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The Tentacle


March 15, 2011

A New Tax Code?

Shawn Burns

The deadline to file taxes is quickly approaching. And, as is usual, new forms are accompanied by page after page of explanations on how, when and why one form or another may or may not be needed.

 

It’s all so complicated that even the Internal Revenue Service struggles to keep up with all of the rules, regulations and laws.

 

There are several pieces of legislation before Congress that attempt to address this complicated tax system mess. Currently H.R. 25 and S. 13 are bills proposed in the House and Senate and both are entitled The Fair Tax Act.

 

Each calls for the abolition of the federal income tax code and replacing it with a national sales tax. It’s not a new idea to be sure. In fact, President Barack Obama’s debt commission floated the idea of a national sales tax, known as a “value added tax.” The difference between the recommendation from the debt commission and the bills before Congress is that the commission proposes adding a national sales tax in addition to the federal personal income tax.

 

Now, to anyone associated with the IRS, the idea of doing away with the income tax is a scary proposition because both H.R. 25 and S. 13 also contain language that would abolish the IRS as we know it.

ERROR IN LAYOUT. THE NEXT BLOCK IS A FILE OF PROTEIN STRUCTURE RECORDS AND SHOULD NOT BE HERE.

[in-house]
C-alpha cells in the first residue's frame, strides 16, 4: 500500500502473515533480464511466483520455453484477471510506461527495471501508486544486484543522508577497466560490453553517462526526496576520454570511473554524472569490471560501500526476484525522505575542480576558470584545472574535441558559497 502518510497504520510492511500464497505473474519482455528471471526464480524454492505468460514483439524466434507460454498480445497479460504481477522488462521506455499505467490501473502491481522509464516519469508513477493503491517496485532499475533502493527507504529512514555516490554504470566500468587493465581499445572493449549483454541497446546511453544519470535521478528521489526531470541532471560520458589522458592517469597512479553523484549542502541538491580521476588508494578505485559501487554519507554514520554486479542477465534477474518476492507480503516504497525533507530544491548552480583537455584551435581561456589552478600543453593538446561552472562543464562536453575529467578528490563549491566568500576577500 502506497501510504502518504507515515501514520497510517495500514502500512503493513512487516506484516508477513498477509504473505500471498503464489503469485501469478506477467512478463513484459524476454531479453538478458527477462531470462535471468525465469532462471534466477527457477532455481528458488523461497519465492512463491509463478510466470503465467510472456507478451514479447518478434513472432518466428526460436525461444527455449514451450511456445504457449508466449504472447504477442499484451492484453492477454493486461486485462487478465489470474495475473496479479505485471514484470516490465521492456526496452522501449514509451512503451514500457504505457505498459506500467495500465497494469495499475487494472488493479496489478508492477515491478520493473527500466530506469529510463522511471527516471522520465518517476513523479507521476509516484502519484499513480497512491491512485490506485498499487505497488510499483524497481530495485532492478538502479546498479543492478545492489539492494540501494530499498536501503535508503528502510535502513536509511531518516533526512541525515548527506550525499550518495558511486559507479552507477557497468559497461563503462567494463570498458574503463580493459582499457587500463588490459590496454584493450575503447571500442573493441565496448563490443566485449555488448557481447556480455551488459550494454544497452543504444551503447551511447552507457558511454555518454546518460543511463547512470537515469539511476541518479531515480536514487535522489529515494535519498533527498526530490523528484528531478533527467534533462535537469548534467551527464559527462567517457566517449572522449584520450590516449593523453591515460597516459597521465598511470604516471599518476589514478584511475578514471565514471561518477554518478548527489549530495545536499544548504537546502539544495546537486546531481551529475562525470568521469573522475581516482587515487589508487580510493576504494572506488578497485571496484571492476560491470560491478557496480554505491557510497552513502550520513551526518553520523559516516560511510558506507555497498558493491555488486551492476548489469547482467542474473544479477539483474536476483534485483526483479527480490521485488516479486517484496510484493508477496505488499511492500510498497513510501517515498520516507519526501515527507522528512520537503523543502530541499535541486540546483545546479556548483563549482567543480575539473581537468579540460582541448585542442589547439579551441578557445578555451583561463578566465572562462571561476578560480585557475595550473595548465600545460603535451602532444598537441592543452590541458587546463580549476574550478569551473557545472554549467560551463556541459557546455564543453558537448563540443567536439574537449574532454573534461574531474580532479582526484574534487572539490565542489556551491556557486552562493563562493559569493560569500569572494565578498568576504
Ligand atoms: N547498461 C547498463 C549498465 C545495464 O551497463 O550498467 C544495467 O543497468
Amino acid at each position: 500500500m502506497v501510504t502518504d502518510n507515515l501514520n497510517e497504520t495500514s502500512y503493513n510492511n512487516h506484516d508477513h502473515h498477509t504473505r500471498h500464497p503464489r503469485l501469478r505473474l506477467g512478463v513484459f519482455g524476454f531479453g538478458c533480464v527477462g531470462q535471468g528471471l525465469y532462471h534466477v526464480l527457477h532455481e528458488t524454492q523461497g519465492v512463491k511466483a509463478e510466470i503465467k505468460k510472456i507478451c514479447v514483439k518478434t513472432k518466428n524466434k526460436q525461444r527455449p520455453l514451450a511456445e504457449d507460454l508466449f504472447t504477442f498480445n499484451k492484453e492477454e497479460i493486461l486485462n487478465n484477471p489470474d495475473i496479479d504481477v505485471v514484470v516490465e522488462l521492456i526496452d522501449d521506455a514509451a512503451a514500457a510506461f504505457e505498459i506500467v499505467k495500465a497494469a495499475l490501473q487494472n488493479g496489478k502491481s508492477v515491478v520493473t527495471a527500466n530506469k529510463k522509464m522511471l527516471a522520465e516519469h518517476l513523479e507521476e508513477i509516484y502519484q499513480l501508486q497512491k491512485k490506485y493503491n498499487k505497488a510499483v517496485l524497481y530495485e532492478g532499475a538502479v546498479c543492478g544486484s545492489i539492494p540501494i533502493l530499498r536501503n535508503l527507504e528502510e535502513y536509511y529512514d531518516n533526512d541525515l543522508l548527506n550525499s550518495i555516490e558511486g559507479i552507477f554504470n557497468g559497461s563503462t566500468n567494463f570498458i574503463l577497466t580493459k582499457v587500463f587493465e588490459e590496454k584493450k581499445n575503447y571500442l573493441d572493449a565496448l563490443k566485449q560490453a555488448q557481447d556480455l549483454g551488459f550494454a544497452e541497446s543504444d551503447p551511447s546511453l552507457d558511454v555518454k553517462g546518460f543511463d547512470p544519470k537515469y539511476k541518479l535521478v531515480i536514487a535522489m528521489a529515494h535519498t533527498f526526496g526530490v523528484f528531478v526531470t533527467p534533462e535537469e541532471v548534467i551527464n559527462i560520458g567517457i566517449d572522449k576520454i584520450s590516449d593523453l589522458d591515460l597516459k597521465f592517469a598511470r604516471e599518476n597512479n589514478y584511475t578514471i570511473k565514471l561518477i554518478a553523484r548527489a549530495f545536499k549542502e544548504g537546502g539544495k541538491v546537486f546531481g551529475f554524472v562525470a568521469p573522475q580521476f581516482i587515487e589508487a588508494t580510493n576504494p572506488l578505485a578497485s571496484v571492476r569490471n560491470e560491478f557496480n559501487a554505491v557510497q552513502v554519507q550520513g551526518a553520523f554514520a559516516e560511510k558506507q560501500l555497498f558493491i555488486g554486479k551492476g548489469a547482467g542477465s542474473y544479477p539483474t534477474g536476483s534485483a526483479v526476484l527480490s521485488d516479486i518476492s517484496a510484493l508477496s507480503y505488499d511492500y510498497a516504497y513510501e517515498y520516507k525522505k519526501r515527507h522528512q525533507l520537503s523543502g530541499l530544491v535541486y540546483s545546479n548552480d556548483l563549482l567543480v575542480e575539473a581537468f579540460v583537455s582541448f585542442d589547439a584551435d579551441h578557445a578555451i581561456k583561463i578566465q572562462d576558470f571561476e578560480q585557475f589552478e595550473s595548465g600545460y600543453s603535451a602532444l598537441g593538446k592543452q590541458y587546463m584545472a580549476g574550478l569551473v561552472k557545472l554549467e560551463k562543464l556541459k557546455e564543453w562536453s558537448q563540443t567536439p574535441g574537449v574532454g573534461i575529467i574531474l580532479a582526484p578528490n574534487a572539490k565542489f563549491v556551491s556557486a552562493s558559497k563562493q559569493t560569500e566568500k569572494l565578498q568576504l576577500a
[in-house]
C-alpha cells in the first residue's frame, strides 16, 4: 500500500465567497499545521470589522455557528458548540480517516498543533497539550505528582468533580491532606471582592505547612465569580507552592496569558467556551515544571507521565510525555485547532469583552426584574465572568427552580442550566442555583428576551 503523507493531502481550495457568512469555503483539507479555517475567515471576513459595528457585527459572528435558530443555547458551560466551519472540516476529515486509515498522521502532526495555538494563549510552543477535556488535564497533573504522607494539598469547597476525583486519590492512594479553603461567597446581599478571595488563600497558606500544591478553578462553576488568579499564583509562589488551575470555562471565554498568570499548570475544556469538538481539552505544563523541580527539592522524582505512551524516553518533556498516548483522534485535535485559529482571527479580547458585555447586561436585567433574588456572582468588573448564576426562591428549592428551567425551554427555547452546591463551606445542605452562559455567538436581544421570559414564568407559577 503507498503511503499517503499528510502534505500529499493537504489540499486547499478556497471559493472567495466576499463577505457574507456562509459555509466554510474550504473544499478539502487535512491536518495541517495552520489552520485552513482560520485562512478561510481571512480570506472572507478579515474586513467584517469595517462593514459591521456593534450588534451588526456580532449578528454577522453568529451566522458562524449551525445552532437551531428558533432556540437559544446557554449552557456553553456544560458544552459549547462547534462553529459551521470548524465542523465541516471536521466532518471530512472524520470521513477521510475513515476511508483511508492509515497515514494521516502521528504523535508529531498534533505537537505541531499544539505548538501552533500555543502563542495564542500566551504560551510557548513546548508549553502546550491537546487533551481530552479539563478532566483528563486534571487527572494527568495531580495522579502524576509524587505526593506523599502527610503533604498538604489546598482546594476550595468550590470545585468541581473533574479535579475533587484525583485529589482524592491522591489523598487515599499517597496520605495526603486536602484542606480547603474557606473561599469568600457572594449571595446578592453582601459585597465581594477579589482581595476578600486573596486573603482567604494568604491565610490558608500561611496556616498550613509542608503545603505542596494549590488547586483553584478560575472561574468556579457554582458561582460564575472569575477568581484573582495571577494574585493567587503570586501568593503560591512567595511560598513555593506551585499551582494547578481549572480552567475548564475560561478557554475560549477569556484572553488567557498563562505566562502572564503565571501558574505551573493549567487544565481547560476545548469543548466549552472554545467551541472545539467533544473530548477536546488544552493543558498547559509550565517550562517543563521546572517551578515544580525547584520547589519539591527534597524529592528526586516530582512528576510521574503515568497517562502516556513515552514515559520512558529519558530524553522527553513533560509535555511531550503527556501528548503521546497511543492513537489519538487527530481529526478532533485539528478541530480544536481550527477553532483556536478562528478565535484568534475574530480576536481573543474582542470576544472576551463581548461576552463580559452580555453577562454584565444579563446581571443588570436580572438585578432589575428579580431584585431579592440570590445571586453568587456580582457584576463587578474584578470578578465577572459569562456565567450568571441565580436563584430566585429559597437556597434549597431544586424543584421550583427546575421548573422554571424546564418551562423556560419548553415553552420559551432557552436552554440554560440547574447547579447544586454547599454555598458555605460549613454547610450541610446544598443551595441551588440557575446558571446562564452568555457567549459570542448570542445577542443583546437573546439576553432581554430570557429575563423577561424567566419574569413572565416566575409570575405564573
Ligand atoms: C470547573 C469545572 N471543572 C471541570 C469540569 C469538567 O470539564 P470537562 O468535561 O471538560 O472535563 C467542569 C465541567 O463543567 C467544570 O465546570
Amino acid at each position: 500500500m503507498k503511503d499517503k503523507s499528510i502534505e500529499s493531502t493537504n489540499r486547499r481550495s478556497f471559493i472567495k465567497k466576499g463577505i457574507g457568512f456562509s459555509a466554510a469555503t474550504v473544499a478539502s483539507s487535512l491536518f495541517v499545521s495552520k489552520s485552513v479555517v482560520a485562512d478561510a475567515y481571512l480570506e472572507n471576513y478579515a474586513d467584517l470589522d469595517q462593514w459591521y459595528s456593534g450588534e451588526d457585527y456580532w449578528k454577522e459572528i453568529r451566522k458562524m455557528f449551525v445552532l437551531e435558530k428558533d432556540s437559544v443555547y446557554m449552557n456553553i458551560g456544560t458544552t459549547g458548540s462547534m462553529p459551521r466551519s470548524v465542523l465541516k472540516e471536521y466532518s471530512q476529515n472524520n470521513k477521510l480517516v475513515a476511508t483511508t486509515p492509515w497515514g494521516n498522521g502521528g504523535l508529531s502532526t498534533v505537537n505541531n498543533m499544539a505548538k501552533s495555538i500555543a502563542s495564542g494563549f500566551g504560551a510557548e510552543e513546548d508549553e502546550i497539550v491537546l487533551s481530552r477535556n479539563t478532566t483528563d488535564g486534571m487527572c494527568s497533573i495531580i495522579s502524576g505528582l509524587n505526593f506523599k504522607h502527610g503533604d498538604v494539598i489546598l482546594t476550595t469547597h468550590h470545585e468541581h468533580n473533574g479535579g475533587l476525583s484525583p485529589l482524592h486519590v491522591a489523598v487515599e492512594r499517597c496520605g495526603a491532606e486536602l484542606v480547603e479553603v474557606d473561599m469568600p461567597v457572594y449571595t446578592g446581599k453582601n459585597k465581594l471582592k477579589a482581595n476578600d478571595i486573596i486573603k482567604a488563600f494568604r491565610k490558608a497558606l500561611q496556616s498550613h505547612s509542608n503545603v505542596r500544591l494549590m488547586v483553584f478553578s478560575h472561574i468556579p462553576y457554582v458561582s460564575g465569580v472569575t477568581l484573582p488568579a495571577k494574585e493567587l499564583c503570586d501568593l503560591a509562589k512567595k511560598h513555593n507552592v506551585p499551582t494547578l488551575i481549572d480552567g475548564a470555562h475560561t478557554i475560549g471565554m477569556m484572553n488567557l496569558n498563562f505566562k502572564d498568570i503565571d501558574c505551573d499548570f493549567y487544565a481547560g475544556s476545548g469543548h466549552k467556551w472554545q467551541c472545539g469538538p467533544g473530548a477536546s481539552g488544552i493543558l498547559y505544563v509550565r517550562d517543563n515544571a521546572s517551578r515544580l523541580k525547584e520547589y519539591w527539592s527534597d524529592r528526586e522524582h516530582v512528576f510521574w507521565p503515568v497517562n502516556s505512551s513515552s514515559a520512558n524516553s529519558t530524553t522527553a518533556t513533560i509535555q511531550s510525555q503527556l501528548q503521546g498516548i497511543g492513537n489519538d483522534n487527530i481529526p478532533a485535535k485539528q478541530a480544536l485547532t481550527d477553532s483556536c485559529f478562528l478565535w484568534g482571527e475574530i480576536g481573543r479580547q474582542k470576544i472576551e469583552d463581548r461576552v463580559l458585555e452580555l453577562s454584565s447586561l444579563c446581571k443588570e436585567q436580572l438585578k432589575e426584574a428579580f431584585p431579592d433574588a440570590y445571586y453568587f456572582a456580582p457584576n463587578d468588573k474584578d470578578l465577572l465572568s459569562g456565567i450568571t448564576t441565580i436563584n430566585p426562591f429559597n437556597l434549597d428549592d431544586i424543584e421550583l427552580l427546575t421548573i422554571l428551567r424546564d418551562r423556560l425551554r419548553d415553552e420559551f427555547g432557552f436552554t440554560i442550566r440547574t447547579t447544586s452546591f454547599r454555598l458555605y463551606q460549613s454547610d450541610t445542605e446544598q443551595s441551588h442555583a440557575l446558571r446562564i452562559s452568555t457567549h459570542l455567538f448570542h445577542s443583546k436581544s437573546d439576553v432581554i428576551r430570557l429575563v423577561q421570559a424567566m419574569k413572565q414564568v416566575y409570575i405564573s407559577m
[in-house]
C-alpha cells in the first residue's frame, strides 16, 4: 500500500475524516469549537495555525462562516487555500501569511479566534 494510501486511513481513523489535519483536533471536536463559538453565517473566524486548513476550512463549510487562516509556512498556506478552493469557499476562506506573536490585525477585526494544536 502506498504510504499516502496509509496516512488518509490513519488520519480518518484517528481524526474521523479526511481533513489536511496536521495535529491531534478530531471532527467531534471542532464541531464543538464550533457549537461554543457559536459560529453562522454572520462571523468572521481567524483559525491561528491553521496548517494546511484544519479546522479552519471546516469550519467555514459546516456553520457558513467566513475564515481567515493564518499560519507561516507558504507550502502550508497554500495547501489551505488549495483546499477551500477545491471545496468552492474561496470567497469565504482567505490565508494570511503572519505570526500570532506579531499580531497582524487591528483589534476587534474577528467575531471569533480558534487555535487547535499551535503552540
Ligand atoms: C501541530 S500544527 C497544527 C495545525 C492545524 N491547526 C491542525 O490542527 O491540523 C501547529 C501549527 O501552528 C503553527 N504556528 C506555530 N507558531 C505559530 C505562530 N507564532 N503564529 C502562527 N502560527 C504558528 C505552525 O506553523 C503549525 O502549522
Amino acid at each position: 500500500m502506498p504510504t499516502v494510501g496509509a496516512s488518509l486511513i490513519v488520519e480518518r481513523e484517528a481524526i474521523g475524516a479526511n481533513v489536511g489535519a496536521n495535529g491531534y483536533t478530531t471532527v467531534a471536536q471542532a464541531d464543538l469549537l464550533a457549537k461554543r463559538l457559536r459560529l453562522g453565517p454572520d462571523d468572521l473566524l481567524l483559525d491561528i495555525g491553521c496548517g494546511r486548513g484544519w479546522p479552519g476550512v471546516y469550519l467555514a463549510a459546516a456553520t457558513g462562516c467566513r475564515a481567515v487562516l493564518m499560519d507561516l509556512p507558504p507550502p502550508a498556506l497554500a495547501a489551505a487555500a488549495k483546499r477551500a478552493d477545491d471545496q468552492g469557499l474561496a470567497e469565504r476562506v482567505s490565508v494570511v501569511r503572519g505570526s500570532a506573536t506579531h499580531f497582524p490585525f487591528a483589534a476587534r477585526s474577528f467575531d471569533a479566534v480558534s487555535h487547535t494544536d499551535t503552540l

Of course, as with every issue, there are pros and cons. And people are feverishly defending their position on both sides of the issue.

 

Proponents have a long list of the benefits of eliminating the personal income tax and instituting a national sales tax.

 

Here are just a few.

 

 

 

 

 

 

 

Current costs of enforcing tax compliance are estimated at $600 billion annually. Proponents of the national sales tax claim that number would drop to somewhere in the neighborhood of $1-5 billion annually.

 

Now those opposed to the idea of abolishing the federal personal income tax and replacing it with a national sales tax have their list of reasons on why they feel this is a bad idea.

 

Those opposed say:

 

·        The IRS would not be eliminated because who else is going to make sure that businesses actually forward the taxes they collect to the Treasury.

 

·        A national sales tax is a tax on consumption and since low income families spend almost everything they earn on basic necessities, they would pay a higher percentage of their earnings in taxes.

 

·        There are also complicated formulas and arguments of how a national sales tax could be crushing to renters verses home owners.

 

Intentional or not, numbers and statistics can be used and manipulated to further any argument, which makes sifting through the myriad of information on both sides of the argument difficult, to say the least.

 

The idea of replacing the federal income tax with a national sales tax is an interesting idea that deserves to be discussed, debated and researched if, in the end, the result produces a simpler tax system for individuals and businesses alike.

 

s72burns@gmail.com

 



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